# Gain-Scheduled LQG Controller

This example illustrates the loss of stablity that can arise in gain-scheduled control when the operating point changes too quickly. This corresponds to the example on page 102 of . Additional details are given in Example 5.2.1. of .

### LPV Plant

The LPV plant is a second-order model that depends on the parameter $\mathit{p}$. The system has two lightly damped poles for frozen (constant) values of $\mathit{p}$. The plant equations are

`$\left(\begin{array}{c}{\stackrel{˙}{\mathit{x}}}_{1}\\ {\stackrel{˙}{\mathit{x}}}_{2}\end{array}\right)=\left(\begin{array}{cc}0& 1\\ -1-\frac{\mathit{p}}{2}& -0.2\end{array}\right)\left(\begin{array}{c}{\mathit{x}}_{1}\\ {\mathit{x}}_{2}\end{array}\right)+\left(\begin{array}{c}0\\ 1\end{array}\right)\mathit{u}$`

`$\mathit{y}=\left(\begin{array}{cc}1& 0\end{array}\right)\left(\begin{array}{c}{\mathit{x}}_{1}\\ {\mathit{x}}_{2}\end{array}\right)$`

where the parameter $\mathit{p}$ satisfies $|\mathit{p}|\le 1$.

`G = lpvss('p',@GFCN);`

Display the poles at "frozen" parameter values.

```pval = -1:0.1:1; Gs = sample(G,0,pval); Gpole = pole(Gs); Gpole = Gpole(:); plot(real(Gpole),imag(Gpole),'bx'); axis([-0.2 0 -1.5 1.5]); xlabel('Real'); ylabel('Imag') grid on;``` ### Gain-Scheduled LQG Controller with Integral Action

A gain-scheduled linear-quadratic-Gaussian (LQG) controller combines state feedback with a state observer and includes integral action. The observer and state feedback gains are designed using loop-transfer recovery. The scheduled controller (including integral action) corresponds to ${\mathit{K}}_{\mathit{a}}$ in Figure 1 of .

Augment the plant with an integrator at the input as shown in Figure 1 of . The integrator is implemented with the controller. The integral action ensures good low frequency tracking and perfect rejection of constant disturbances.

`Gaug = G*tf(1,[1 0]);`

Construct the LPV controller using the function `KFCN`. For any parameter value, this function computes LQR and Kalman gains for the corresponding plant matrices.

`Ka = lpvss('p', @(t,p) KFCN(t,p,Gaug));`

### LTI Analysis

Plot the open-loop response for frozen parameter values. Note that the loops are the same at all parameter values. The scheduled controller cancels the lightly damped poles at frozen parameter values.

```L = G*Ka; Ls = sample(L,[],pval); bode(Ls) grid on;``` The step responses for frozen parameter values show zero steady-state error, no overshoot, and a settling time of less than one second.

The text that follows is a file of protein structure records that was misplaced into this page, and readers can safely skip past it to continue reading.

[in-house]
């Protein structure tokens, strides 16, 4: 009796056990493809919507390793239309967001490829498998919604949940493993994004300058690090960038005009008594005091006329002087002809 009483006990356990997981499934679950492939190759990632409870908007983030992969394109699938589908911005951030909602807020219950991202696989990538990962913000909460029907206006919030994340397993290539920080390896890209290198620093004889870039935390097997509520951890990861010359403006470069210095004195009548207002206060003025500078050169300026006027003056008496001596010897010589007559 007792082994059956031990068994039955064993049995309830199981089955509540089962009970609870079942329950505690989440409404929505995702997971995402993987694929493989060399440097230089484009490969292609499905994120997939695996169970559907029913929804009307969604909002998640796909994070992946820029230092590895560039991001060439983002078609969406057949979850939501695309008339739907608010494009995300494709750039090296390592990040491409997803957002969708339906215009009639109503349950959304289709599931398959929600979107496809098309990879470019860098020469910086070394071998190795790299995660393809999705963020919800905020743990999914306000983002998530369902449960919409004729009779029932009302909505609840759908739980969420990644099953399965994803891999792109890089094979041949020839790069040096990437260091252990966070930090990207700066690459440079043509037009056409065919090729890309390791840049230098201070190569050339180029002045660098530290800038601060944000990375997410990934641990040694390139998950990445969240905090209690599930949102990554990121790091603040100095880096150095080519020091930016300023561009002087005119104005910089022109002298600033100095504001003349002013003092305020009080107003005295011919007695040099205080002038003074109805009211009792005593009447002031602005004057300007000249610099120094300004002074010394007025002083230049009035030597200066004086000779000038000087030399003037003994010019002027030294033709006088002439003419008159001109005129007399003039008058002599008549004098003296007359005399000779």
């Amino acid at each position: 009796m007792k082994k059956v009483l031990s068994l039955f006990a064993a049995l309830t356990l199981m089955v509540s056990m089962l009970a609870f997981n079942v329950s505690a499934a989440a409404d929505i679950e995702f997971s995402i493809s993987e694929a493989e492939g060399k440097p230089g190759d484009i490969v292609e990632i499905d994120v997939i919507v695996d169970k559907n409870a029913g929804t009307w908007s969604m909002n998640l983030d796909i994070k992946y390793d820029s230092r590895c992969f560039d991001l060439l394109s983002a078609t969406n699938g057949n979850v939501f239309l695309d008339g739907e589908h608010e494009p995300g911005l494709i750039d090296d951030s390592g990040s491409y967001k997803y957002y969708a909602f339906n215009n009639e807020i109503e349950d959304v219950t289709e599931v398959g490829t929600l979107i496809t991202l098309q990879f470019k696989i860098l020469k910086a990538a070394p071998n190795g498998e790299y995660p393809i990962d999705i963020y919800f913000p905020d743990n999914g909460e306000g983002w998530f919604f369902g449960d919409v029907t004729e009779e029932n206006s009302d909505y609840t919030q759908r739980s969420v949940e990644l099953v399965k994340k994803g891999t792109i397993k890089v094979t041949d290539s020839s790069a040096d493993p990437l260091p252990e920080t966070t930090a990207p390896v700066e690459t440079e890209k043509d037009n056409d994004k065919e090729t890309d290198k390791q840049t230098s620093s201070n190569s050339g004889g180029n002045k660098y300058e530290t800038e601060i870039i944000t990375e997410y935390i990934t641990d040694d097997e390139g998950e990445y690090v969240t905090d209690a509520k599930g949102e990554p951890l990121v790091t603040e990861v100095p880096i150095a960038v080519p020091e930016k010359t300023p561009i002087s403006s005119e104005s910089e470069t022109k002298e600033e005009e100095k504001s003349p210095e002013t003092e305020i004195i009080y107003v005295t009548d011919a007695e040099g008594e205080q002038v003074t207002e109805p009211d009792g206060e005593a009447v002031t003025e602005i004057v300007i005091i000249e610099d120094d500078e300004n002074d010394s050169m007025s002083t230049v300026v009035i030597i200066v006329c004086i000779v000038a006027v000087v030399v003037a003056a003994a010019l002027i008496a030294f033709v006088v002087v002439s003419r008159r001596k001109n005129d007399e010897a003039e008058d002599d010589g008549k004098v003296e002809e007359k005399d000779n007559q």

```Ts = feedback(Ls,1); step(Ts) grid on;``` ### LPV Analysis

Use `feedback` to construct a closed-loop LPV model and plot the LPV step response for slowly-varying parameter $\mathit{p}\left(\mathit{t}\right)$. The response is similar to the LTI responses for frozen $\mathit{p}$.

```T = feedback(L,1); % Slow parameter variation t = linspace(0,10,1000); pt = cos(0.02*t); step(T,t,pt) title('Step response with p(t)=cos(0.02t)') grid on``` Next consider fast parameter variations, $\mathit{p}\left(\mathit{t}\right)=\mathrm{cos}\left(2\mathit{t}\right)$. The step response now shows instability.

```% Fast parameter variation t = linspace(0,100,1000); pt = cos(2*t); step(T,t,pt); title('Step response with p(t)=cos(2t)') grid on``` This plot corresponds to Figure 2 in . The instability here results from the frozen parameters not reflecting the true dynamics. For more information, see "Potential Hazards of Gain Scheduling" in .

### Plant and Controller Data Functions

`type GFCN`
```function [A,B,C,D,E,dx0,x0,u0,y0,Delays] = GFCN(~,p) % Clip p to range [-1,1] p = max(-1,min(p,1)); A = [0 1; -1-p/2 -0.2]; B = [0; 1]; C = [1 0]; D = 0; E = []; dx0 = []; x0 = []; u0 = []; y0 = []; Delays = []; ```
`type KFCN`
```function [A,B,C,D,E,dx0,x0,u0,y0,Delays] = KFCN(t,p,Gaug) % This code solves Riccati equations and forms the gains for each value % of p. This is not particularly efficient especially if used for % simulations or real-time implementation. An alternative would be to % pre-solve either the Riccati equations (or the gains) on a grid of % parameters and then interpolate. % Sample augmented plant to get dynamics at (t,p) [Aaug,Baug,Caug,~] = ssdata(sample(Gaug,t,p)); % Design Parameters N = [1; 0; 1+p/2]; mu = 0.01; rho = 1e-8; % Solve observer and state-feedback Riccati equations % The observer and state-feedback gains are given by: % H = Sigma*(Caug)'/mu and G = (Baug)'*Z/rho; [~,Ht] = icare(Aaug',Caug',N*N',mu); H = Ht'; [~,G] = icare(Aaug,Baug,Caug'*Caug,rho); % Observer / state-feedback with integral action (See Fig. 1 of ). K = ss(Aaug-Baug*G-H*Caug, -H,-G,0); Ka = tf(1,[1 0])*K; [Ak,Bk,Ck,Dk] = ssdata(Ka); % State-space and offset data: A = Ak; B = Bk; C = Ck; D = Dk; E = []; dx0 = []; x0 = []; u0 = []; y0 = []; Delays = []; ```

### References

 Shamma, J. S., and M. Athans. “Gain Scheduling: Potential Hazards and Possible Remedies.” IEEE Control Systems 12, no. 3 (June 1992): 101–7. https://doi.org/10.1109/37.165527.

 Shamma, "Analysis and Design of Gain Scheduled Control Systems," Ph.D. Thesis, MIT, 1988.